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Chapter 13: Relations
§13.1. Sentence verbs; §13.2. What sentences are made up from; §13.3. What are relations?; §13.4. To carry, to wear, to have; §13.5. Making new relations; §13.6. Making reciprocal relations; §13.7. Relations in groups; §13.8. The built-in verbs and their meanings; §13.9. Defining new assertion verbs; §13.10. Defining new prepositions; §13.11. Indirect relations; §13.12. Relations which express conditions; §13.13. Relations involving values; §13.14. Relations as values in their own right; §13.15. Temporary relations; §13.16. What are relations for?
|Contents of Writing with Inform|
|Chapter 12: Advanced Actions|
|Chapter 14: Adaptive Text and Responses|
|Indexes of the examples|
§13.1. Sentence verbs
Descriptions of things - "open door", "people in the Drawing Room" - have already had a whole chapter to themselves. But descriptions are only half of the story of Inform's highly flexible language for talking about places, things and circumstances: this chapter is the other half, and is about the "sentence". Of course all text is made up of sentences, but Inform has a more specific meaning than that. Consider the following pieces of source text:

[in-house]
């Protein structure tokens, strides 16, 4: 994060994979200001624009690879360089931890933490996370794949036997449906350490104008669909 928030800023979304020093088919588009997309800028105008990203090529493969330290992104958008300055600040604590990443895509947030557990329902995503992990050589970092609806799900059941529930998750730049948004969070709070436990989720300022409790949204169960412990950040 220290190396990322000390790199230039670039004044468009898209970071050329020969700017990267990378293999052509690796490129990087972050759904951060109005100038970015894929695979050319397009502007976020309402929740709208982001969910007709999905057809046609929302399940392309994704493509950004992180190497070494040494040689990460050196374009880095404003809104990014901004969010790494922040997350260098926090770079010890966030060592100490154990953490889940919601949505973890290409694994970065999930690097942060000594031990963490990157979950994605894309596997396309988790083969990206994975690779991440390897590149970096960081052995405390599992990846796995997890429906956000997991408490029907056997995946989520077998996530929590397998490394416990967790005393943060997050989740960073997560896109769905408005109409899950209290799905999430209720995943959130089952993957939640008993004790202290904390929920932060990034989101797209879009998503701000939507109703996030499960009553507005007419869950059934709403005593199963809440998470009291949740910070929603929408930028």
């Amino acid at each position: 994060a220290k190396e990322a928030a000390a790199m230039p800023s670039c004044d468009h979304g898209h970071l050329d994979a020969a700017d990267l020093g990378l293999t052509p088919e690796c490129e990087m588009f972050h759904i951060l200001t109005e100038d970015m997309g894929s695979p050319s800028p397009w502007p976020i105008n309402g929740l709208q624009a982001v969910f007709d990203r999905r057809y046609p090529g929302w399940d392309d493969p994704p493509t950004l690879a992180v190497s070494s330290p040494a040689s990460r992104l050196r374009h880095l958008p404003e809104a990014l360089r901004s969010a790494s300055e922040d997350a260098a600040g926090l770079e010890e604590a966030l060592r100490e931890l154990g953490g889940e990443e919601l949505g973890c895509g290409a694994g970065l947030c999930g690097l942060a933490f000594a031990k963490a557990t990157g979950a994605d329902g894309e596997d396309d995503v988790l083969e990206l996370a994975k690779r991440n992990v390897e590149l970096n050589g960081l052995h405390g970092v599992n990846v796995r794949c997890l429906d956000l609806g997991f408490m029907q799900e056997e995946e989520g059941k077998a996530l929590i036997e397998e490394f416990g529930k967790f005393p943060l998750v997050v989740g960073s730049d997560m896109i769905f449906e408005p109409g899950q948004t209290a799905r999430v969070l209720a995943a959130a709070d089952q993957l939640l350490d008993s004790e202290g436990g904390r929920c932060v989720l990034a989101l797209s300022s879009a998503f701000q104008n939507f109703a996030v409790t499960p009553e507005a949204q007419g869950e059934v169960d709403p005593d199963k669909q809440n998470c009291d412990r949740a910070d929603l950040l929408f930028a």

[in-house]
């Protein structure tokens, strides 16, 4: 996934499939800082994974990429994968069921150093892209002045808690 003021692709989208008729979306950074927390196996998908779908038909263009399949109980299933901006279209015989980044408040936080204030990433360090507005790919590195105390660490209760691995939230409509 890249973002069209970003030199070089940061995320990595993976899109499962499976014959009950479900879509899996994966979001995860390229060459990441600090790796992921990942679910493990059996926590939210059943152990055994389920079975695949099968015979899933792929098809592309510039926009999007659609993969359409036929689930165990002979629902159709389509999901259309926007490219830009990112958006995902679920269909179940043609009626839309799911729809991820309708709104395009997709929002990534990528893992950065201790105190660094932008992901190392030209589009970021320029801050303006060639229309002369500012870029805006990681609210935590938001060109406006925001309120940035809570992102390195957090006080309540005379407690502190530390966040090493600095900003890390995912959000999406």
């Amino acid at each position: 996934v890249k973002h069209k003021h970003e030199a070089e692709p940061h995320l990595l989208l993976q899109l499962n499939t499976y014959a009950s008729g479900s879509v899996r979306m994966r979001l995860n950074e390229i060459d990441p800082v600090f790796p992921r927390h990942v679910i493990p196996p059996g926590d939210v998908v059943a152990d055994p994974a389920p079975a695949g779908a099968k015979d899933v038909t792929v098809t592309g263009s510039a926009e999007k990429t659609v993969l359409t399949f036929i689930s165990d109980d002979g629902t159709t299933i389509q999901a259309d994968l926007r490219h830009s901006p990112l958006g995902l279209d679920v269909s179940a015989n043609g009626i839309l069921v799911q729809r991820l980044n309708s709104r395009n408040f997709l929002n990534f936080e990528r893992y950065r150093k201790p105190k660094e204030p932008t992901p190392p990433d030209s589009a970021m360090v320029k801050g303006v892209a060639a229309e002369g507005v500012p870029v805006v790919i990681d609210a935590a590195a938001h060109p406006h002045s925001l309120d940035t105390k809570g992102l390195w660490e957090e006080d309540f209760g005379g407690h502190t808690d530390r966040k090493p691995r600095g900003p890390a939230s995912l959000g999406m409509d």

The mouse is in the teapot.
Every turn when the mouse is in the teapot, say "A tail hangs out of the spout."
Instead of taking the mouse:
say "The mouse slips from your hand and disappears into the teapot!";
now the mouse is in the teapot.
What these three extracts have in common is the sentence "the mouse is in the teapot". Such a sentence can be used in three different ways: to declare the original state of the world, to ask during play if the world currently has that state, or to change things during play so that it does.
Actually, though, only definite sentences about the present can be used in all three ways. A vague instruction like
now Mr Darcy can see the mouse;
will fail, because there are so many ways in which Darcy might be able to see the mouse that Inform has no way to know how to arrange matters. And this by contrast is not merely difficult but impossible:
now Mr Darcy has never seen the mouse;
Which cannot be arranged because the past cannot be changed.
Verbs also turn up inside the more complicated descriptions. For instance,
things which are in the teapot
people who can see the mouse
are both descriptions, not sentences, but they contain "to be" and "to be able to see" respectively.
This chapter is about the verbs which can be used in sentences and descriptions. Inform involves many other features which use verbs - the action "taking the mouse" and the phrase "end the story" both use forms of verbs (to take and to end) - but this chapter has nothing to do with them: so for the sake of clarity, we will call verbs that occur in sentences "sentence verbs".